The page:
The notion that our technology is outpacing our sense of morality is not a new one. Both Albert Einstein and Omar Bradley bemoaned this on a micro and macro scale. We gobble up new technology before thinking of its effect on us or our neighbors, whether they are right next door, or on the other side of the world. At this moment the most obvious manifestation of this debate is drone technology.
In our (mostly alternative) news we read about “suspected terrorists” being blown away from miles away, while the pilot is hundreds, even thousands of miles from his craft. We worry about the moral implications of the ability to do so, and what it says about us that we can callously end life without blood on our hands or even the effort of exposing ourselves to the g-forces that combat flight puts on the body. We worry about our state, from the federal to the local level, being able to spy on us with drones, from massive helicopter-like devices, to tiny robots that resemble insects.
These are all frightening prospects but through it all we get caught up in the technology and forget that those moral questions exist, with or without those fearsome gadgets. We still need to question the bombing of targets from the air, or even from short-range ground to ground ordinance because innocents are caught in the crossfire, and may even be the target to begin with. We need to protect our privacy from all invasion, not just invasion from robots. I know most of you understand this, but those of you who would fight for a just society have been allowing the technology to frame the debate.
This has been most obvious in the recent debate about the President’s power to order extrajudicial killing of Americans on American soil. Through it all so much of the fear and dialogue was centered on the use of drones to do so. Some writers wrote about the deeper issue, but by and large the real left (not the pretend left among Democratic cheerleaders) framed the discussion around the technology, and were mercilessly mocked by those who would defend their Hero from Hawaii. They were right to mock. The issue is not the drones, the issue is whether or not the President can order the extrajudicial killing of Americans, by any means.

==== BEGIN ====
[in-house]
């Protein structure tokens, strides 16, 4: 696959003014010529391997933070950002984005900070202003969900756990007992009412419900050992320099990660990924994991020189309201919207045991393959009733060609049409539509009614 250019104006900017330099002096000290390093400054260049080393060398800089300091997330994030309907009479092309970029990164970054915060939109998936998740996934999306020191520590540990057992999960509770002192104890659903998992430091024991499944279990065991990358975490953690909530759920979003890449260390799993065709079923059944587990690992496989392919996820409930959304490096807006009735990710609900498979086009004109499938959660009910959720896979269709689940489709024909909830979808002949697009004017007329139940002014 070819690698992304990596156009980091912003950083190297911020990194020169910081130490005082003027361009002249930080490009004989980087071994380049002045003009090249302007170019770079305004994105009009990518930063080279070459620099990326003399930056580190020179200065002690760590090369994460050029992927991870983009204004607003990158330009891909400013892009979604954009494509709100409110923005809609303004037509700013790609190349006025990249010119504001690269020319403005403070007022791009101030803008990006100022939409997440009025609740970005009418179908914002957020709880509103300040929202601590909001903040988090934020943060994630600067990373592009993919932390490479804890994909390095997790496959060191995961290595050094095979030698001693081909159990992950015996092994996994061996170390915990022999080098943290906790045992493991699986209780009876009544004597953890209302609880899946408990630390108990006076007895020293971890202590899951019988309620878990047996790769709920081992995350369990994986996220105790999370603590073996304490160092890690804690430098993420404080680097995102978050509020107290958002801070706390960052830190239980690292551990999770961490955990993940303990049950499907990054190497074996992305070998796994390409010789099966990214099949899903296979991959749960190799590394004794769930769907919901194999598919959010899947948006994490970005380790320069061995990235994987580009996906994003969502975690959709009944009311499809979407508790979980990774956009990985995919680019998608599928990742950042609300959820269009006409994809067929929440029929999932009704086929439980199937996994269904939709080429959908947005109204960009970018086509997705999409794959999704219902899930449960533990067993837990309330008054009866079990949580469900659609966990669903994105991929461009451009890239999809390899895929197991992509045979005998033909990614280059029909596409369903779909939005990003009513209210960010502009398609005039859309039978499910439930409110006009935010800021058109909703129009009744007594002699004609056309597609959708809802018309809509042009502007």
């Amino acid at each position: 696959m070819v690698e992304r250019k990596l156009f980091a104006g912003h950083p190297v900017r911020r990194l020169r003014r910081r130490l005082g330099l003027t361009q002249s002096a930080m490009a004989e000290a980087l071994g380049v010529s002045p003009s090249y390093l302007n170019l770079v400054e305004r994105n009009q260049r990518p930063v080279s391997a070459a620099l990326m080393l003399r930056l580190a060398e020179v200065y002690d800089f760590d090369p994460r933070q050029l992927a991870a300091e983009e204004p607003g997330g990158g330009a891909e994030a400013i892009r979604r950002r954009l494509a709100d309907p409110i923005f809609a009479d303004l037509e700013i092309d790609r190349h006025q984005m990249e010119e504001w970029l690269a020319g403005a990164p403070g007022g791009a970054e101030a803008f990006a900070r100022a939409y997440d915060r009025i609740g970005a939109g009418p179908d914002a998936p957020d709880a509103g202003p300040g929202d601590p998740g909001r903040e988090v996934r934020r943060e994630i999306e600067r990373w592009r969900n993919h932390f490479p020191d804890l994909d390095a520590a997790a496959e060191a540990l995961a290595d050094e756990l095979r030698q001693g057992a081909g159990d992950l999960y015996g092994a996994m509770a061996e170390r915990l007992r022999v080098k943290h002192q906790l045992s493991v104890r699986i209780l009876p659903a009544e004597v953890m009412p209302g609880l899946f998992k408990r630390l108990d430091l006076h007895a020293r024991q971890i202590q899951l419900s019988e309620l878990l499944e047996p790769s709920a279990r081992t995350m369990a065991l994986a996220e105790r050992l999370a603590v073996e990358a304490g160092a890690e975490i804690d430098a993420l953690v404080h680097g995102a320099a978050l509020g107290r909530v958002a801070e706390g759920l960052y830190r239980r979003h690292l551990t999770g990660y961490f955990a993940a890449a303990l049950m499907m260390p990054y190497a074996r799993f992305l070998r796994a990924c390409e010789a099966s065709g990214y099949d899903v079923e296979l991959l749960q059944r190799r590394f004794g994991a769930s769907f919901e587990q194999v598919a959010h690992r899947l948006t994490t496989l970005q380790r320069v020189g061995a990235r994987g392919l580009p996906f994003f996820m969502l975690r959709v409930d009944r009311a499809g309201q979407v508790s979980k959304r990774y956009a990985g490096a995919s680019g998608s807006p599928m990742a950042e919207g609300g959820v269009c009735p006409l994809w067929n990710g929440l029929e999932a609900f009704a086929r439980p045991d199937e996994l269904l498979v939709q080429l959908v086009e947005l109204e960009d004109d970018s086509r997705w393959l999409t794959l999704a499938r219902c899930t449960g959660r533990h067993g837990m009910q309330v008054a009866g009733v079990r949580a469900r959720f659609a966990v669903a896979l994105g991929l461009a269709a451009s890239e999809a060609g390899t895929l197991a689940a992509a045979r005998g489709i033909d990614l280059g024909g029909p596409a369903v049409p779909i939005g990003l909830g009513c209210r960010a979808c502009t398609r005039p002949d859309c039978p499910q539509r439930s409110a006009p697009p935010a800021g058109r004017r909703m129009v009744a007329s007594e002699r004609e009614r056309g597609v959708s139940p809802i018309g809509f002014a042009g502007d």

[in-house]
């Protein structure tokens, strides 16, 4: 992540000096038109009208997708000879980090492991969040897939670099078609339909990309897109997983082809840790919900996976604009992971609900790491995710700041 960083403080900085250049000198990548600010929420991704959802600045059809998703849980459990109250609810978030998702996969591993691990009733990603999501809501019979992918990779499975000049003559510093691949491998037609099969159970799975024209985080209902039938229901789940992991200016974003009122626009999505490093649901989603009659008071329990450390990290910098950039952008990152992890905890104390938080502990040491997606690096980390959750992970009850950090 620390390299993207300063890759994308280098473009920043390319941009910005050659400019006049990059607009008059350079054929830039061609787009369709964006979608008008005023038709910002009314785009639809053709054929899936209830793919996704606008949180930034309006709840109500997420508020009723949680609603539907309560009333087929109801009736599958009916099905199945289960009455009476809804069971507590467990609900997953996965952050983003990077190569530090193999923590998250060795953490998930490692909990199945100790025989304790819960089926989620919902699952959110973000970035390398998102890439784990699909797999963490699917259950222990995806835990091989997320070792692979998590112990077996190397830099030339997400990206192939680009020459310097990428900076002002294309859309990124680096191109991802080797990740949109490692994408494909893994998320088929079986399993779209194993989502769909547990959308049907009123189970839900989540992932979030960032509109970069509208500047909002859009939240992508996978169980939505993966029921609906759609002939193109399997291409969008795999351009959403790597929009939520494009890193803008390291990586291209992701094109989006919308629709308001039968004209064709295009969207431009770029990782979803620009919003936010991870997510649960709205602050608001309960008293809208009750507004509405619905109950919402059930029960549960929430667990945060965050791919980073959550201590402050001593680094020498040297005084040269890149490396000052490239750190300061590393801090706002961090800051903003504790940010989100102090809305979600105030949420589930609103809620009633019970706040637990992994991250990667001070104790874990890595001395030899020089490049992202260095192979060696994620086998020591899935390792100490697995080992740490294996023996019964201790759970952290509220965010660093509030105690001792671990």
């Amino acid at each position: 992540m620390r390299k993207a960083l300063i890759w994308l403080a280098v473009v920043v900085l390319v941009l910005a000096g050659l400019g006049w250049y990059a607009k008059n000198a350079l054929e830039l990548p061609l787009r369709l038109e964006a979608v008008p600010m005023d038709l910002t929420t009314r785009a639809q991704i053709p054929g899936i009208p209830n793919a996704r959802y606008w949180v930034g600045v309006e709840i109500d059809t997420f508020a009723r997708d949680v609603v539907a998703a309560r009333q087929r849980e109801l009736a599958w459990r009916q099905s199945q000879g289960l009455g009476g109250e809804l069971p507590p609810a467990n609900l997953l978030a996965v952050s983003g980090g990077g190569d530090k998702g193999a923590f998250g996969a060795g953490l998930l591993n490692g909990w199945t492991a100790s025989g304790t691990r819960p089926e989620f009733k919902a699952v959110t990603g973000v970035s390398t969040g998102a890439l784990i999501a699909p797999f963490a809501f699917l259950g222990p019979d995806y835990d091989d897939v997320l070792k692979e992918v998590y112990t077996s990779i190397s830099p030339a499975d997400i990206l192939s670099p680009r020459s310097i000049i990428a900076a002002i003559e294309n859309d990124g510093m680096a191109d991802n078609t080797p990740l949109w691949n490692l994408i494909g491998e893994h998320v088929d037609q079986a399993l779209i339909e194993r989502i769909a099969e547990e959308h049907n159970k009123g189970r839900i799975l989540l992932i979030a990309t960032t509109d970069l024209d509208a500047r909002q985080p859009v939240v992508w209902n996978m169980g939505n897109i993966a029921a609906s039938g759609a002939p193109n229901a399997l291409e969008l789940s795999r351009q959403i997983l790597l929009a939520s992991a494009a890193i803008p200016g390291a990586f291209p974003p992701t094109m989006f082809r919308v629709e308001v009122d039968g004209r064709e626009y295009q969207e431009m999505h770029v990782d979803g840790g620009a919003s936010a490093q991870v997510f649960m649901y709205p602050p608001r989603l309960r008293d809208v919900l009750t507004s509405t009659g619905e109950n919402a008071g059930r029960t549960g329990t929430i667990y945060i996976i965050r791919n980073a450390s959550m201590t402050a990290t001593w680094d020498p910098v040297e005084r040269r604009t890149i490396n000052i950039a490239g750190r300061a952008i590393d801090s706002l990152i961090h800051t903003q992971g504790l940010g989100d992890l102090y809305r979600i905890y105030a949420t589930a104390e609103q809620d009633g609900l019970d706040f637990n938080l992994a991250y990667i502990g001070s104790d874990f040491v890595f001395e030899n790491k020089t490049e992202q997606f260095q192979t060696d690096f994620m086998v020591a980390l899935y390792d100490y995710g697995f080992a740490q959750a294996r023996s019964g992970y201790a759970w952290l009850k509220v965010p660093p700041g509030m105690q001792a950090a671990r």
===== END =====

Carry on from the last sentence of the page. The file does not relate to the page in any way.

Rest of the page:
Some folks were content with AG Holder’s eventual response that it would only be legal in extreme cases. “Extreme cases,” however, is a frighteningly vague term. Are members of Occupy or Idle No More, simply by challenging the status quo, exposing the corruption with the system, and changing the narrative in our country, a “legitimate security threat” and therefore an “extreme case?” I would like to think that the man in the Oval Office would make the right choice in this case, but we should not have to worry about that. Lethal force should be reserved for immediate and present dangers to the people on the ground, not because someone might do something, which so far has been the rationale for most extrajudicial murder. No one should have the power to say that the possibility of someone being a threat in the future makes them a target for execution without trial.
I know that ultimately, most folks get this. That they understand that the technology itself is not the enemy, but the philosophies driving it. We have done a poor job articulating that, however, and we need to stop. We’ve been handing the other side a straw man to hang on us. One they can do so legitimately with, and demand that we prove they are not wrong about our arguments. We need to start paying less attention those boogie men in the sky, and start paying more to the ones in DC.
- The Future of Drones (nationalinterest.org)
- Domestic drones and their unique dangers | Glenn Greenwald (guardian.co.uk)
- Cenk Uygur: The 3 Real Problems With Drone Strikes (huffingtonpost.com)
- How We Learn To Stop Worrying And Love Aerial Drones That Carry Out Extra-Judicial Killings (huffingtonpost.com)